This is a good time, if needed, to clean the battery. It can be a eyesore if dirty and corroded. They battery should be cleaned with a 50/50 solution of baking soda and water (this cuts acid) then pour the solution onto the top of the battery covering, terminals, and caps. With a nylon brush, scrub the surface and rinse off the corrosion with the solution. Rinse the battery and the tray with a garden hose. Use low pressure taking care not to remove the labels, or letting the solution splash on the exterior body panels. Remember that you are dealing with battery acid The initial cleaning of an engine will require a degreaser, paint brush, soap, an old wash mitt, hand pump sprayer and clean towels and rags.
CAUTION: follow the directions on a product's label carefully. To best apply the degreaser is to placed the chemical in the hand pump sprayer and work systematically around the engine itself. Then spray the chemical cleaner on the firewall, inner fenders and frame. These areas collect grime at about the same rate as the engine. Use a toothbrush and/or other brushes to loosen grime while the degreaser is working (soak time 10?20 minutes). During the chemical time, with a soap and water mixture, along with a citric cleaner, clean underside of the hood. Use caution here as not to wet the hood insulation if your car has it.

This section mat not apply to the weekend warrior - use caution here:

Now it is time to rinse the area with water , using a high pressure washer (1300?1800 PSI). First low pressure, rinse the outside panels of the vehicle - fenders, windshield, cowl and etc. This is to prevent greaser splash in the paint. Thoroughly rinse the underside of the hood then rinse the engine and entire engine compartment with clean water. Pay particular attention to nooks and crannies. Avoid spraying directly at the carburetor, distributor, and taped over opening. Rinse outside car again. Clean the engine and compartment with soap and water. Wash everything including the firewall, inner fenders, accessories, hoses, radiator and the engine. If stubborn grease is found - spray with citric cleaner. Then flush area again with fresh water to remove dirt, degreaser and soap suds. A cosmoline remover may also be needed at this time to finish the degreasing step. WD-40 is also a great help here.

Look at area, if any area did not come clean, repeat above steps.

If flushing is finished now, we go into the drying mode. Dry the under hood first. dry the engine and the rest of the compartment. Use old clean towels/rags to wipe off the bulk of water. Then with a yard leaf blower remove the rest of the water tramped in pockets. Don't leave water on the engine or it will dry and form water spots when the engine gets hot. Don't use a air compressor, as it will remove stickers, paint and the like, where as a leaf blower is more gentle. Now remove all items that was used to wet-proof, and wipe dry. Start engine and run for about 5 minutes. During the time engine is running, now would be a good time with your shop vacuum to suck up all water and etc. out of the water containment barrier around the car and wipe up the grease from engine for proper disposal.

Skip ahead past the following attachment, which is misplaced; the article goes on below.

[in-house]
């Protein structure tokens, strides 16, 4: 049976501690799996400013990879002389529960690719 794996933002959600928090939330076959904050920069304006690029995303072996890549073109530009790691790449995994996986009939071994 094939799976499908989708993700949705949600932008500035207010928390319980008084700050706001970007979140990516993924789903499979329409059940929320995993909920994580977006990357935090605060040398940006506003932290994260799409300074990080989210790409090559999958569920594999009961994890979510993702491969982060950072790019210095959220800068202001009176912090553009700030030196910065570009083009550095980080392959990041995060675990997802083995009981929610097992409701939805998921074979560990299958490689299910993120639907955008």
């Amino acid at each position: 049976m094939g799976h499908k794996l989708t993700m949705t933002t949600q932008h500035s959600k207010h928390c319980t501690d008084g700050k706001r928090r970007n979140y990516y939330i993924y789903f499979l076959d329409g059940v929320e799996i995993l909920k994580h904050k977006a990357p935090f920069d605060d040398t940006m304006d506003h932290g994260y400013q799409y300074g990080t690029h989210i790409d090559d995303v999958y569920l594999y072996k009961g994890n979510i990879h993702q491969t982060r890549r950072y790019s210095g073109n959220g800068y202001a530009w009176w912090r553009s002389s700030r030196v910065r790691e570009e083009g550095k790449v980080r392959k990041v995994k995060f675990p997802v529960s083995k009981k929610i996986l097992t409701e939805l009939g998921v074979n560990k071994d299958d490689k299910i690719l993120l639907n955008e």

With the engine really clean, you can see some very nice enhancement of the contrast of colors and textures in the engine compartment. Now you are ready to begin the serious and fun part of engine detailing. Fun for some I should say here. Engine detailing may also require touch up paint, polishing, micro cleaning and protection products.

The degree to which an engine detailing is carried out might be divided into three basis categories:

  1. quick degreasing and a simple once over to ready the car for sale or
  2. a conscientious and in depth detail for a special, yet frequently driven car or
  3. a meticulous and labor intensive perfection required for concourse competitions and show car exhibitions.

In each level more intensity of each engine detail is required. Some items will need to be replaced or re-finished for perfection. Taking the cheap way out here is a turn off to judges. Bad painting, polishing and over painting is a sure kill. To mush chrome is also a turn off.

To finish our detailing (2nd category) to the basic engine detail we must wax the painted inner fenders and the firewall, polish all chrome and aluminum parts with metal polish, treat all hoses, wiring, and soft parts with a non-silicone protestant dressing.

Some extra-special touches to put us in the 2nd category is this list.

  1. remove from the bolt threads the rust and/or wax or debris.
  2. wipe with citric cleaner spark plug wires and align in order.
  3. insure a good plating finish by coating with a plastic spray to prevent dulling after polishing caused by engine heat
  4. touch-up painted surfaces with correct paint and brushes
  5. realign radiator fins
  6. new plated hardware adds a bright touch to the engine, when replacing bolts such as those for the hood hinges, replace them one at a time so the hood remains in alignment
  7. replace worn engine decals and information tags or re-glue old ones if they are in good shape
  8. remove all paint overspray
  9. linkage (metal rods) which can be polished with a 000 or 0000 steel wool with metal polish applied
  10. wax the painted underside of the hood so it looks as good as the outside of the vehicle